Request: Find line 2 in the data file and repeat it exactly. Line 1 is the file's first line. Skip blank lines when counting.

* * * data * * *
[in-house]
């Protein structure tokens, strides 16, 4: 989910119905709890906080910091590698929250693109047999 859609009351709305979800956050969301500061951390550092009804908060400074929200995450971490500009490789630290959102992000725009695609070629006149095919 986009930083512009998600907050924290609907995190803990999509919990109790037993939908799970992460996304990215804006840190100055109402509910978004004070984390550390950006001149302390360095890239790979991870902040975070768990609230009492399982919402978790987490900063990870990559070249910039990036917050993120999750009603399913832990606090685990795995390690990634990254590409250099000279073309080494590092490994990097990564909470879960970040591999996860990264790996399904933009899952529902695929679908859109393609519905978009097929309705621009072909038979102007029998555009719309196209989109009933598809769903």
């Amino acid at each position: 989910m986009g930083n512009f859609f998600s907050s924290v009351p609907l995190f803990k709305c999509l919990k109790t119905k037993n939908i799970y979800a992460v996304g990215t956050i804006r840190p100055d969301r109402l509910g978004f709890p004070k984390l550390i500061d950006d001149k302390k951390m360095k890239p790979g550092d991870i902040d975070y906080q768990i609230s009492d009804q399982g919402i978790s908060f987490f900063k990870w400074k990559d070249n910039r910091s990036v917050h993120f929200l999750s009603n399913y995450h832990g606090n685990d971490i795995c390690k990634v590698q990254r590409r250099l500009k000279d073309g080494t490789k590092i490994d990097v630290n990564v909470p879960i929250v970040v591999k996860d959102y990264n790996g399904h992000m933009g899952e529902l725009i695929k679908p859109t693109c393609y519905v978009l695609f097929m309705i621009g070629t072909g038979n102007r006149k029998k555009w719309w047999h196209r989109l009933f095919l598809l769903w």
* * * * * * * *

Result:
């Protein structure tokens, strides 16, 4: 989910119905709890906080910091590698929250693109047999 859609009351709305979800956050969301500061951390550092009804908060400074929200995450971490500009490789630290959102992000725009695609070629006149095919 986009930083512009998600907050924290609907995190803990999509919990109790037993939908799970992460996304990215804006840190100055109402509910978004004070984390550390950006001149302390360095890239790979991870902040975070768990609230009492399982919402978790987490900063990870990559070249910039990036917050993120999750009603399913832990606090685990795995390690990634990254590409250099000279073309080494590092490994990097990564909470879960970040591999996860990264790996399904933009899952529902695929679908859109393609519905978009097929309705621009072909038979102007029998555009719309196209989109009933598809769903």